3. 3. Table of Contents for Slide Set Section Topic Slide numbers A Introduction to Cochrane 4-11 B Introduction to Cochrane Eyes and Vision 12-31 C Elements to a Cochrane Review 32-40 D Roadmap to Completing a Cochrane Review 41-75 E Example of a Cochrane Eyes and Vision Review 76-82 F Cochrane Tools 83-91 G CEV@US Research Projects 92-102
  4. 4. Cochrane : A little background Cochrane’s vision: a world of improved health where decisions about health and health care are informed by high-quality, relevant, and up-to-date synthesized research evidence Cochrane’s mission: to promote evidence informed health decision-making by producing high-quality, relevant, accessible systematic reviews and other synthesized research evidence
  5. 5. Why “Cochrane”? Archibald Leman Cochrane (1909-1988) "It is surely a great criticism of our profession that we have not organised a critical summary, by specialty or subspecialty, adapted periodically, of all relevant randomised controlled trials.”  His challenge led to the establishment during the 1980s of an international collaboration to develop the Oxford Database of Perinatal Trials.  Inspired the first Ophthalmic epidemiological study – the Ferndale Glaucoma Study in the Rhondda Valley, Wales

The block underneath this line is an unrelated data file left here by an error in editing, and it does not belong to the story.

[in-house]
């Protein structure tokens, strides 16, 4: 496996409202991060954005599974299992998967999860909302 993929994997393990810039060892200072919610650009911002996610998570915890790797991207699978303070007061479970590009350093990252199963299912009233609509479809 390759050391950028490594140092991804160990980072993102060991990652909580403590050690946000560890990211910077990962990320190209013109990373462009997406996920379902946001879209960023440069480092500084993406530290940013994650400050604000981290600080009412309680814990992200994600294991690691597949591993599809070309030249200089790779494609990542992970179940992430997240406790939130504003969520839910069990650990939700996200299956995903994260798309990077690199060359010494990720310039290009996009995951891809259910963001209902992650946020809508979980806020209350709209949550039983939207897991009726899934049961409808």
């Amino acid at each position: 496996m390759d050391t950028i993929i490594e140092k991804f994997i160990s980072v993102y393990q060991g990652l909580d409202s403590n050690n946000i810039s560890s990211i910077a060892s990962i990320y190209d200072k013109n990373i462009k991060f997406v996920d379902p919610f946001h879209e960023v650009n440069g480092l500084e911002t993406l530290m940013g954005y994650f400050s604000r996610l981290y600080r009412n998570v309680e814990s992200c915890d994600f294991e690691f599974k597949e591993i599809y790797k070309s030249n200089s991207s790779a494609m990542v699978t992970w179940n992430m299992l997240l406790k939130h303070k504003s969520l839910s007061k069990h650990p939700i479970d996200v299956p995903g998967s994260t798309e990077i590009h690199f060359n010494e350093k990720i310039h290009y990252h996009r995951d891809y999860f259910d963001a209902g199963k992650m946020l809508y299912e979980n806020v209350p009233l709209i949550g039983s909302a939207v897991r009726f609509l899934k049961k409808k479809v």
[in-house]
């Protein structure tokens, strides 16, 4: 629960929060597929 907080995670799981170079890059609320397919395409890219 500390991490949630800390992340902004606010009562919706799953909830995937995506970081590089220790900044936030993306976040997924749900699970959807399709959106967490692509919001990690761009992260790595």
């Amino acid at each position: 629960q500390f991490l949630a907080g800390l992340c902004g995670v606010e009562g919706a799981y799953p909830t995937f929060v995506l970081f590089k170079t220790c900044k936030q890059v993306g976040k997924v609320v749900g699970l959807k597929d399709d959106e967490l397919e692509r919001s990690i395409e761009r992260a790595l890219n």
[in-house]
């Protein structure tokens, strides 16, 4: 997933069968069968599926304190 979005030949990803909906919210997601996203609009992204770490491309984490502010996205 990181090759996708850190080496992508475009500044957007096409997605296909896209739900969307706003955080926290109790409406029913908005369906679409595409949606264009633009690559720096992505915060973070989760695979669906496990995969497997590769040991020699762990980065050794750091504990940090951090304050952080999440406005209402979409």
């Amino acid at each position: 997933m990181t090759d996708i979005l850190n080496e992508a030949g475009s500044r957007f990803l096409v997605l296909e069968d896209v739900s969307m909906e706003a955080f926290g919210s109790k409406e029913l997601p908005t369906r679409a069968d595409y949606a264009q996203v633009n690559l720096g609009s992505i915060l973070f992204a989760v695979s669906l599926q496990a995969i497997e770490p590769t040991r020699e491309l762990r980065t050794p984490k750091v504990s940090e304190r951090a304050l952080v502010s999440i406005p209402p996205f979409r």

6. 6. What is a Systematic Review? A review of existing knowledge that uses explicit, scientific methods • Structured and transparent process • Comprehensive search for relevant articles • Explicit methods of appraisal and synthesis Synthesizes methods and results of similar but separate studies May or may not combine results quantitatively (meta-analysis)
  7. 7. Types of Review Articles All reviews Systematic reviews with meta-analyses Individual patient data (IPD) meta- analyses Pai M, McCulloch M, Gorman JD, et al. Systematic reviews and meta-analyses: An illustrated, step-by-step guide. Natl Med J India 2004;17(2):86-95. Systematic reviews Reviews that are not systematic (traditional, narrative reviews)
  8. 8. Central Editorial Unit Editorial Board Cochrane Central Executive
  9. 9. Cochrane is a not-for-profit international network of 37,000 contributors from over 130 countries. Over 70% of these people are authors of Cochrane Reviews. The number of contributors has increased by about 20% each year for the last five years The increase in the number of contributors from low, lower-middle and upper-middle income countries has been even greater, increasing by 42% since 2013. (http://www.community.Cochrane.org, accessed May, 2015)
  10. 10. World map showing locations of all Cochrane Centers (blue) and Branches (red) (http://www.community.Cochrane.org, accessed May, 2015)